Thursday, 26 February 2015

Offshore by Lucy Pepperdine

Review by Bill Kirton

One classic setting for the crime/horror genre used to be (maybe still is) the isolated country house/hotel/community cut off from the outside world by fog/rising tide/military activities and lots of variations on those themes. Offshore brings this up to date with its setting on a disused platform in the North Sea to which a skeleton crew is sent by helicopter to check it over so that the owners can sell it on. The author has obviously researched the nature of such structures very carefully and her account of the trip there, conditions on the rig and the James Bond-like complexity of its architecture and engineering is impeccable. This doesn’t mean that she gets bogged down in details because her focus is on the personalities of the various crew members. Just being out there, with minimal facilities, lots of work to do and fewer personnel than they really needed to do it is a source of stress, but the presence of just one woman as well as personality clashes add further conflicts and resentments to the tension, interpersonal and sexual.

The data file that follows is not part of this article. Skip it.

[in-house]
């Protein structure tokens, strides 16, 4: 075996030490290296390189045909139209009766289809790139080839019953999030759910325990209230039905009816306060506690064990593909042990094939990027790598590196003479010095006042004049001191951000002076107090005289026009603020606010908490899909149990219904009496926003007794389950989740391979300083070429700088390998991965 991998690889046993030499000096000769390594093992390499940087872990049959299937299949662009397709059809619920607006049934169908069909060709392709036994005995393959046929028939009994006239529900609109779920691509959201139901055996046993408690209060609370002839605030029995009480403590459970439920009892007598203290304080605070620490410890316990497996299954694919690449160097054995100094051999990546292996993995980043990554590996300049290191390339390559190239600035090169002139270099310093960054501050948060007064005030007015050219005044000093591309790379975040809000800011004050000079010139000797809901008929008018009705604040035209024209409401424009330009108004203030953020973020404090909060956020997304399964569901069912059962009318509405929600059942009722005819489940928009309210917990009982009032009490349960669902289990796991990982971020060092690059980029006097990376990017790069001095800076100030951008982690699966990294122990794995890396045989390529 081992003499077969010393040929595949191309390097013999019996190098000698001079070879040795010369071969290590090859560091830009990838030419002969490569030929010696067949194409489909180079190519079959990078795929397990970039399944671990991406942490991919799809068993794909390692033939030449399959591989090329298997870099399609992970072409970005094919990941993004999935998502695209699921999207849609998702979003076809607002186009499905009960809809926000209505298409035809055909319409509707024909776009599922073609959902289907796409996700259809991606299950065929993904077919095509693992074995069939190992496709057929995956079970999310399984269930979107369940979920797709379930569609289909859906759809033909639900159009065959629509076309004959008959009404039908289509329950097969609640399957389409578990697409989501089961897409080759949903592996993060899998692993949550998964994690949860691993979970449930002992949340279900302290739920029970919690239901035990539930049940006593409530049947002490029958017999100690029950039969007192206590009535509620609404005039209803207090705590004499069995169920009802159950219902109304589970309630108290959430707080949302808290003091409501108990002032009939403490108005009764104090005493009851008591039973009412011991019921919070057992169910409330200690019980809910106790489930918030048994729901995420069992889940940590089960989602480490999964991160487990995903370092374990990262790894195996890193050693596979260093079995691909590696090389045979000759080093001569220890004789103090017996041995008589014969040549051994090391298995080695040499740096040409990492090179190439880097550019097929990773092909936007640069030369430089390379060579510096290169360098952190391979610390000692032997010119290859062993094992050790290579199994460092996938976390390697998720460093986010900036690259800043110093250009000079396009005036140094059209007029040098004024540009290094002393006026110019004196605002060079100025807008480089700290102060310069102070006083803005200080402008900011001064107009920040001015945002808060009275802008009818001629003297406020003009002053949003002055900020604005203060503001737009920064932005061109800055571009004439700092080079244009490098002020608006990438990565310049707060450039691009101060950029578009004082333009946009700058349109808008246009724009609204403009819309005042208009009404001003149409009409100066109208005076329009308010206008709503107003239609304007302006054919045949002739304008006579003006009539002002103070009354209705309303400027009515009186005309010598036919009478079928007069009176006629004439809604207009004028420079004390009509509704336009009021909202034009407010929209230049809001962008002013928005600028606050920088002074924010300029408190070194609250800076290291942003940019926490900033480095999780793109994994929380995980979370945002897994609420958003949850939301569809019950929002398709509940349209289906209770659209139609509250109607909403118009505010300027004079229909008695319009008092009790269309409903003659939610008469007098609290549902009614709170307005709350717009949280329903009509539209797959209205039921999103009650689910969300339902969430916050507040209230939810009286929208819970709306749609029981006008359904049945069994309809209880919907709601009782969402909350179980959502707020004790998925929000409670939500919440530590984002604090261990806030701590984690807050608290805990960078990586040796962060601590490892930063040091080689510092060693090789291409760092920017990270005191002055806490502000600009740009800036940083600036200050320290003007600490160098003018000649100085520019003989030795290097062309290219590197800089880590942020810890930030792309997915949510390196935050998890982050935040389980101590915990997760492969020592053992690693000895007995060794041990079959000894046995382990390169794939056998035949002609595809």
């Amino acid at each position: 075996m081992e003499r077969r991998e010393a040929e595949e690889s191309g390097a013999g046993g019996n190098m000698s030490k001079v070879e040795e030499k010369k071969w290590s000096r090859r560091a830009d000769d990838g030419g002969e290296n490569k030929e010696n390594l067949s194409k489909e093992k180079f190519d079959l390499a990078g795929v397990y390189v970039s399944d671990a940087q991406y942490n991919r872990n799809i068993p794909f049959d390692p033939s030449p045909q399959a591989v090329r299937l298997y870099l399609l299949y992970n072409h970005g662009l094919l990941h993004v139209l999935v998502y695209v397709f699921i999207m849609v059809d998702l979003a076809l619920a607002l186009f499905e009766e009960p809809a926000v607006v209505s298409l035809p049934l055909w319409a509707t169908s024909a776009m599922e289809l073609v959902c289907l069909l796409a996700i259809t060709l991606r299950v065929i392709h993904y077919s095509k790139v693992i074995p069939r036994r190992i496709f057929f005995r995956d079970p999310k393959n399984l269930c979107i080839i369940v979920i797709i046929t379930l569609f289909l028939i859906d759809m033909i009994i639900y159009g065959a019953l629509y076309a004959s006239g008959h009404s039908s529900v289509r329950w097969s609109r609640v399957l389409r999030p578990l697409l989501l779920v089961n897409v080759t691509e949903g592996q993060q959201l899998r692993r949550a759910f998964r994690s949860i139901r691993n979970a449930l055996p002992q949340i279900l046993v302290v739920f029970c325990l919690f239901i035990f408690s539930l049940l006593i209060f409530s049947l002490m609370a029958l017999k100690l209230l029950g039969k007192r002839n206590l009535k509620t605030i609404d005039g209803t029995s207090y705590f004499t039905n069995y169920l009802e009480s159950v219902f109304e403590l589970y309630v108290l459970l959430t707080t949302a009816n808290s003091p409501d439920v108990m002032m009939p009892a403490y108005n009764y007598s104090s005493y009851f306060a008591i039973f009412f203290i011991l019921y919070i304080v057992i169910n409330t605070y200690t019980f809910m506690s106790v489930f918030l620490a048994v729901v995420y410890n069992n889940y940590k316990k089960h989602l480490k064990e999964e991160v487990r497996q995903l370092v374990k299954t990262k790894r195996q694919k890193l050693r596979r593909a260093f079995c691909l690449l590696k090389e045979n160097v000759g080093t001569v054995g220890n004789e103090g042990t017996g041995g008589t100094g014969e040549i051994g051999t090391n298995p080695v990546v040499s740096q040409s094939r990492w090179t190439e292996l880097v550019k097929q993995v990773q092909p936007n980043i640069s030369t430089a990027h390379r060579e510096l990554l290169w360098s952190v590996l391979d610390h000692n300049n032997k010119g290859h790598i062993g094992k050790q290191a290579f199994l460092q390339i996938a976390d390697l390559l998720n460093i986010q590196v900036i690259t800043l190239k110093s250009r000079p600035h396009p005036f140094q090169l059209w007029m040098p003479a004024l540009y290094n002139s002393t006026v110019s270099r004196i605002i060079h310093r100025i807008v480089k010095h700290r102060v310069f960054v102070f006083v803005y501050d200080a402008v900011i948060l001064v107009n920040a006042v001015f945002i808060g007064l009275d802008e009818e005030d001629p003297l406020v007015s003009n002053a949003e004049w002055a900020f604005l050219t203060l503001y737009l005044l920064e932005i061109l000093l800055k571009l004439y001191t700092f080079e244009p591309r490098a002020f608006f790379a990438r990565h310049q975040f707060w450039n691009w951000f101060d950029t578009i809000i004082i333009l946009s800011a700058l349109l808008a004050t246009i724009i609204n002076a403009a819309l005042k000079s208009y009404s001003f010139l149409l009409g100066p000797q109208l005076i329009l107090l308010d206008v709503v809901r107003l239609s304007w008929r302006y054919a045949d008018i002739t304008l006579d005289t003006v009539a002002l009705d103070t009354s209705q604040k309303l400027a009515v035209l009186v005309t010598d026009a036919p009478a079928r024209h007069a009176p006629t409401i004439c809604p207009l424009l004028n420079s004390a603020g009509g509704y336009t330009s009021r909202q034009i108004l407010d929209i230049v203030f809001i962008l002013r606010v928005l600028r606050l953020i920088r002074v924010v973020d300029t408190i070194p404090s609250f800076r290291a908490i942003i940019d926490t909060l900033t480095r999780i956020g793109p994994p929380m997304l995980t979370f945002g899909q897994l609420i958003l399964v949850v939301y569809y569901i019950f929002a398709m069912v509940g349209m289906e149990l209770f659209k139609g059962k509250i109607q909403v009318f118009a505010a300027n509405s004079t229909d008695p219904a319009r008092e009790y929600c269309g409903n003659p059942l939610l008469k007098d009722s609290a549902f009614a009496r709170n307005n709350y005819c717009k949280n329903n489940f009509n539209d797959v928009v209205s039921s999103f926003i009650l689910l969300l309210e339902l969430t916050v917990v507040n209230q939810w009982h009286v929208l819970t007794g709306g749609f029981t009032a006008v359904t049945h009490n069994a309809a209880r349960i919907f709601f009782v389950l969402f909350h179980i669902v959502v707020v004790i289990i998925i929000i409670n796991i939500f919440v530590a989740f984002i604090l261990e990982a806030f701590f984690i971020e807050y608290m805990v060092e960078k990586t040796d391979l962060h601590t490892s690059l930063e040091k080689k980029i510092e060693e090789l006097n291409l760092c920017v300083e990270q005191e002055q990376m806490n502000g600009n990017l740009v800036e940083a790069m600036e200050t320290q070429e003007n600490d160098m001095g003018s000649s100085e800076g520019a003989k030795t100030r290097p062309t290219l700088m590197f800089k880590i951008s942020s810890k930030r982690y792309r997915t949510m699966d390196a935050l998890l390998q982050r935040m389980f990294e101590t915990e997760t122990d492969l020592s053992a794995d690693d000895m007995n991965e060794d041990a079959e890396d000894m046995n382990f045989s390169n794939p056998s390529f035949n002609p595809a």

But all of this is nothing compared with the inhuman presence that lurks, unseen and unsuspected, deep in a sealed off part of the platform. Once it’s unleashed, though, crew members begin to vanish, one by one, in horrific circumstances. The creature may belong to paranormal realms but its treatment of its victims is literally visceral. Readers are warned right at the beginning of the book that it contains ‘very strong language throughout, scenes of horror, peril and adult content’ and, if you’re of a nervous disposition, you’d do well to heed the warning. The book is well-written, the action sustained and relentless and it all adds up to a very satisfying read.